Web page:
The central, defining event of the book, is very much part of this pattern, something that happened years before and which isn’t described until a fair way into the story (and then at second hand, and who can you really trust to tell you the truth in a book like this?) when three members of the family vanished in the East (India? The Pacific?) searching for the seed pods of the title. This is I think the root of all that happens: children are left not knowing what happened and coping (badly) with loss. There’s a lot of low self-worth, leading to overeating and compulsive behaviour: drinking, eating, shopping, sex. Grandchildren pick up the vibes and go adrift as well. But it’s all protectively, fiercely, managed in a very English middle-class way – that indirectness again, not stating what’s right in front of you but hinting, assuming, coping.
A lot of this seems to fall on Bryony. Bryony is an alcoholic is a fearfully knowledgeable way (as though the fact that the wine she has waiting is a good wine that cost £30 a bottle means she is, really, in control), compulsive shopper, and has “issues” with food. Thomas is really good at describing Bryony’s relationship with food, her mind an endless fight between the intention to eat less and the overwhelming urge to eat, crystallised in a stream of thought that’s half guilt, half justification. Bryony is a magnificent creation, sympathetic and horrible at the same time. However, this entire family seems pretty dysfunctional. While a lot of what they’re going through might attract the hashtag #firstworldproblems – they’re all fairly well off, nobody is homeless or even poor (in contrast with the protagonists of some of Thomas’s earlier books) – they seem oddly unfit to actually cope with the pressures of the modern world. Bryony even has trouble working a telephone at one point. Others take refuge in syncretistic mysticism or food faddism (Charlie – when he’s not having or imagining weird sex).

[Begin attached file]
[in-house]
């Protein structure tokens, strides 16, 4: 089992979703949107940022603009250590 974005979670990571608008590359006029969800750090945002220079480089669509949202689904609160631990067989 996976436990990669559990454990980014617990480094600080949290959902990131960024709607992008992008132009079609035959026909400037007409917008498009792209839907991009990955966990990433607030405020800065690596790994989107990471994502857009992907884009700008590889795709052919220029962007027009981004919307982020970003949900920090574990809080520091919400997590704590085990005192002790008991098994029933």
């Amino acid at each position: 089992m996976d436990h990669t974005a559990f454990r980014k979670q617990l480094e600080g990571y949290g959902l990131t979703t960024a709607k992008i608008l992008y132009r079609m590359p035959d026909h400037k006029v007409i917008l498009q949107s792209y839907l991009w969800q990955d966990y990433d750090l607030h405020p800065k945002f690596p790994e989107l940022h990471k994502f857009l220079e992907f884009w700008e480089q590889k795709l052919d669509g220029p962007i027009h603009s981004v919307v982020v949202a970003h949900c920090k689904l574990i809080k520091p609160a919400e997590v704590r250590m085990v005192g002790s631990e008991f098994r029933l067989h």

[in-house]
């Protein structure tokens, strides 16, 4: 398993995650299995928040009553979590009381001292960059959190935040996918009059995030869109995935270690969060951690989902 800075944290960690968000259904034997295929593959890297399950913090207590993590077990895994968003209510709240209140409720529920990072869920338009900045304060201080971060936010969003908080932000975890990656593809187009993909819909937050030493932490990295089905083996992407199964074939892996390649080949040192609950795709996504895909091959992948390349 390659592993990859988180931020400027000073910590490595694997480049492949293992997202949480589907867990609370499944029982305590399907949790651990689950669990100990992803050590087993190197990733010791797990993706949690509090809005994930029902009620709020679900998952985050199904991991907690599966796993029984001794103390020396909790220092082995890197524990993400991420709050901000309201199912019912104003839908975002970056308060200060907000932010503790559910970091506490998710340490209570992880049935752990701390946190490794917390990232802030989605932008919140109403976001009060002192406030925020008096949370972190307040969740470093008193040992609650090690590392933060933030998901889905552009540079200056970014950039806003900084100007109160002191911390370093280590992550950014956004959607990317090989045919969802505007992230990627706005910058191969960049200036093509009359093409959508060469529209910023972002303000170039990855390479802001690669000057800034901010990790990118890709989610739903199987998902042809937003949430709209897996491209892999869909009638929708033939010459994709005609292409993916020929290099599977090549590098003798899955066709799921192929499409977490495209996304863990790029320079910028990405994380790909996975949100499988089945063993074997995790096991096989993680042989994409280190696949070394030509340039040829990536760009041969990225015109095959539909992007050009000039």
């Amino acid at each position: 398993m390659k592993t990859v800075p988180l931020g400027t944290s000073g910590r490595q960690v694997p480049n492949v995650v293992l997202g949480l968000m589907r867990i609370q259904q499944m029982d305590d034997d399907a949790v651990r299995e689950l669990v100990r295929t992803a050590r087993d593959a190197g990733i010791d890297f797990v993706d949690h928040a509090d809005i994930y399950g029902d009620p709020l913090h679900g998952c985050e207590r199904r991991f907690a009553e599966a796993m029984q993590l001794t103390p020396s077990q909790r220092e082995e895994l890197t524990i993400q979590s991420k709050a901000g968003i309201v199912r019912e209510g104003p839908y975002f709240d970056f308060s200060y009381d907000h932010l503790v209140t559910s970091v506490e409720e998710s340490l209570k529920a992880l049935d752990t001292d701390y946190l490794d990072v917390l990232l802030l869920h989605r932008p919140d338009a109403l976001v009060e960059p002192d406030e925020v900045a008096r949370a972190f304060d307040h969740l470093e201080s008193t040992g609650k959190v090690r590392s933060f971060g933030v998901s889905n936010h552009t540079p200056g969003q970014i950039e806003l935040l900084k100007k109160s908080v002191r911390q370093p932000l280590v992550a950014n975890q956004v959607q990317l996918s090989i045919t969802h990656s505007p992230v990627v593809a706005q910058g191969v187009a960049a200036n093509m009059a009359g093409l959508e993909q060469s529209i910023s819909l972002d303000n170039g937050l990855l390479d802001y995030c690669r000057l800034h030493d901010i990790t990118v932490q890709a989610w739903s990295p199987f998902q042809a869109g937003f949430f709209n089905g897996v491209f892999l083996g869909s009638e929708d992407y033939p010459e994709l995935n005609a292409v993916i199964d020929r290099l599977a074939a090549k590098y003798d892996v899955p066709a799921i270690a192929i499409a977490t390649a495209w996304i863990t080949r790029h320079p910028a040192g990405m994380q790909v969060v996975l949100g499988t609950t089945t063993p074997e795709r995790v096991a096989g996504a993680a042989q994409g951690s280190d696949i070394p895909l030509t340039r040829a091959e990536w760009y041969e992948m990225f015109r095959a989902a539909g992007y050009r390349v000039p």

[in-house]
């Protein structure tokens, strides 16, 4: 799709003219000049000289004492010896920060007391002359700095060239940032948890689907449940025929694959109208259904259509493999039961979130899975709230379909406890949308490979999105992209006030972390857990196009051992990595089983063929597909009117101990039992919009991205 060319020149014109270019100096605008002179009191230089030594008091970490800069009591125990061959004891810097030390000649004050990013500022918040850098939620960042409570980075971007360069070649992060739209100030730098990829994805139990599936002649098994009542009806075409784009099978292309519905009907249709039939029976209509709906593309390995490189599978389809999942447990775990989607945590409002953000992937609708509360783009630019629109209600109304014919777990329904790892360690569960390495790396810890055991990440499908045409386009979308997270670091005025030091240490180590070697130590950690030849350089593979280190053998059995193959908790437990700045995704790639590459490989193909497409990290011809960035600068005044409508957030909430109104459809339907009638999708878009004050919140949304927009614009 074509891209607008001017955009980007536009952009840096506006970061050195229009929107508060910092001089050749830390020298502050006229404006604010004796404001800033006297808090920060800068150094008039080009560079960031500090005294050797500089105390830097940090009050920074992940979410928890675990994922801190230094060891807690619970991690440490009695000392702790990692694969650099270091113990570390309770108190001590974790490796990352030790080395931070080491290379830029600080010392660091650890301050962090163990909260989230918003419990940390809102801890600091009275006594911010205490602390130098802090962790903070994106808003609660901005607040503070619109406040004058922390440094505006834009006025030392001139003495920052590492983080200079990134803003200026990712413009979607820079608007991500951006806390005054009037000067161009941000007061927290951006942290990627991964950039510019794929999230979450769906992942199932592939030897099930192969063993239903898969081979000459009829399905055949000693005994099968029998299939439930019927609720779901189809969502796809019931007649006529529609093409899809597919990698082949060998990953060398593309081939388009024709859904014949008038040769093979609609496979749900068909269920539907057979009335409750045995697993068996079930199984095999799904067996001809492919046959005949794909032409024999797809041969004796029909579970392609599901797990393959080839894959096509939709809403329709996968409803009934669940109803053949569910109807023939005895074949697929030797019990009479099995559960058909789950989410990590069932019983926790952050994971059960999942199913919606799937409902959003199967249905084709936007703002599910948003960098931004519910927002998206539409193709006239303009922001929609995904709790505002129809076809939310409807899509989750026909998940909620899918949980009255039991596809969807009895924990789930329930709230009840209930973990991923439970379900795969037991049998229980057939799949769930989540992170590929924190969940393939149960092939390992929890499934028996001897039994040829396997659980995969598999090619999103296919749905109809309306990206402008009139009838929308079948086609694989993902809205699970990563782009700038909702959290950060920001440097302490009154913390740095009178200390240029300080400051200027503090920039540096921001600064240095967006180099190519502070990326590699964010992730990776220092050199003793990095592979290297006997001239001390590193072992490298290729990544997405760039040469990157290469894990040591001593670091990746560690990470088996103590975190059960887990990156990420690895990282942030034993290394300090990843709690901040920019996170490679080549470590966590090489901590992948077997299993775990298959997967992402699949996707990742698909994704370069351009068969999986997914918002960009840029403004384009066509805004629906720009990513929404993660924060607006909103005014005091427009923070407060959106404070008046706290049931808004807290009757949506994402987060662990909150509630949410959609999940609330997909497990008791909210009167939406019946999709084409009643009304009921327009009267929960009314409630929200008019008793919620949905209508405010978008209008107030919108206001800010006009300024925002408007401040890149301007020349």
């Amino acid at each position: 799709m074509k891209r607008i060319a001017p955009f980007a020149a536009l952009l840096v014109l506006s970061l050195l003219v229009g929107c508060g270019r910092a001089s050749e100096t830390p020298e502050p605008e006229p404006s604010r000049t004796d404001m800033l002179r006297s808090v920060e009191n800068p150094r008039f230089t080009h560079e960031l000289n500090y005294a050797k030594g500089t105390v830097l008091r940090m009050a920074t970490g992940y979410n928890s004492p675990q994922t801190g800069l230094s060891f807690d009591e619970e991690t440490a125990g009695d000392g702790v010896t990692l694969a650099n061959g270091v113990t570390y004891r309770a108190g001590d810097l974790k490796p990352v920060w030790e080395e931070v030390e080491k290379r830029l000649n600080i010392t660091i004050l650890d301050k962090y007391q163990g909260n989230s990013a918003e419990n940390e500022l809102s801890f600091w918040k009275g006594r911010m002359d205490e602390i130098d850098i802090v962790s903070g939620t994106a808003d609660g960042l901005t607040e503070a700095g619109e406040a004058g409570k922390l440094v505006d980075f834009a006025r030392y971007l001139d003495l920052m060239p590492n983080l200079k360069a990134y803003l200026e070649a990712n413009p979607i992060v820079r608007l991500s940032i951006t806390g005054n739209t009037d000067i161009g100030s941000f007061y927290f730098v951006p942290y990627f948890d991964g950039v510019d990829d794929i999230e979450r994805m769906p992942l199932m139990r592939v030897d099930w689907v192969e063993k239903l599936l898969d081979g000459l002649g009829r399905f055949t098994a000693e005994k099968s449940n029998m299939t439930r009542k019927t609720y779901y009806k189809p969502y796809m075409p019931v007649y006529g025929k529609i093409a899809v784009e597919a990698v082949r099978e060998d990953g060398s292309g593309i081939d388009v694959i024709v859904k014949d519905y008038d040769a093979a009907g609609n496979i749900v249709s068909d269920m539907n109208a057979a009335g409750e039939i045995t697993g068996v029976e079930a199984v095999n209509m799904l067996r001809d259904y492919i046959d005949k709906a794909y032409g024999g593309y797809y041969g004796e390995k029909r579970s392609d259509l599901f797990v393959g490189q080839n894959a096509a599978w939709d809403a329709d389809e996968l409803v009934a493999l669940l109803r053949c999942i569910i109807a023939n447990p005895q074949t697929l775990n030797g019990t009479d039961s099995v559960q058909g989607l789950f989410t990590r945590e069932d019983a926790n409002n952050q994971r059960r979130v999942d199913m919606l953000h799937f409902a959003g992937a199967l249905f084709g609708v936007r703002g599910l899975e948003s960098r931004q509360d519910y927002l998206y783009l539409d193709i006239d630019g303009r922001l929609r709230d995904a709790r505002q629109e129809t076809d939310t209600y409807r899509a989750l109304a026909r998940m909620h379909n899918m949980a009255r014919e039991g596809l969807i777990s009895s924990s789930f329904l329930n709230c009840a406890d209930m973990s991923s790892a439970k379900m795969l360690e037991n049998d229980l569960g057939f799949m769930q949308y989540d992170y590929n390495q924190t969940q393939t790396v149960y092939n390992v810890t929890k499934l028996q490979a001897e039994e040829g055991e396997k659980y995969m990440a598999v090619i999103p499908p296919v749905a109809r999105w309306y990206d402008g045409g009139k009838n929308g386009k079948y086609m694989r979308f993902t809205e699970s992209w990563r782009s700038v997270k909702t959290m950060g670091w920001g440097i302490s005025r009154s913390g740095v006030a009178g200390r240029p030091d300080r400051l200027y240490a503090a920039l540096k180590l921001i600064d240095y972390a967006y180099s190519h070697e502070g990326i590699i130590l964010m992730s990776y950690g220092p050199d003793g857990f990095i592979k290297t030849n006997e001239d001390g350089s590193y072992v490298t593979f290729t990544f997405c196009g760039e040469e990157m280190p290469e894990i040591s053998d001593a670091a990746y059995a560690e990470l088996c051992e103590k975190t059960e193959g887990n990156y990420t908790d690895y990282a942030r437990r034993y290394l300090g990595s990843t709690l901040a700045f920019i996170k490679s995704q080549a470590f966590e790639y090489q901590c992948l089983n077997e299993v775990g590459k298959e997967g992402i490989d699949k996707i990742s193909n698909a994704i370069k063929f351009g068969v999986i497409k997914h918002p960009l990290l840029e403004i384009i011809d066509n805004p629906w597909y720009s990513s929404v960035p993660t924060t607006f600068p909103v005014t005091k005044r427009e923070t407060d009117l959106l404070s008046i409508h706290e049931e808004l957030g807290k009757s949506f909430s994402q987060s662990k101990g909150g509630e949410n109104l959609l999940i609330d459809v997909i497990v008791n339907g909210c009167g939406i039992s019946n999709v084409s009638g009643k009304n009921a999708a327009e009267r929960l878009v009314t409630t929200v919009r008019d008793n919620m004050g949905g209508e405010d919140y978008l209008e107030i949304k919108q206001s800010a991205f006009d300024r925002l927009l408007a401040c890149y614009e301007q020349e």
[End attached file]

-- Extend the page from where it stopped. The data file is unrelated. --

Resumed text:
So, the Gardeners stumble through their lives, getting a few things right but a lot wrong, learning something – but not everything – about that disappearance. There’s a suggestion of an enlightenment there, for some of them, but it’s not I think a central thing – when that blessed state is reached (or not) Thomas in effect takes a device that other writers might base a whole story round, picks it up, examines it, then simply puts it to one side and gets on with the book. Like so much else we’re left to speculate about what actually happened, based on its impact. It’s nothing like a tidy or happy ending, but it is though very entertaining getting to that untidy ending, and there is some brilliant writing. I’ll just quote one more example: Bryony, standing picking sunflowers for her husband observes that they “stand in the field like a row of Marilyn Monroes…”
That’s exactly right, isn’t it? Something I never saw before – maybe there is some enlightenment in here, after all.
This is, for me, far and away the best book I’ve read this year, and the best I expect to read for a long time.
David blogs at Blue Book Balloon.
Scarlett Thomas, The Seed Collectors (Canongate: Edinburgh, 2015). 978-1847679208, 384pp., hardback.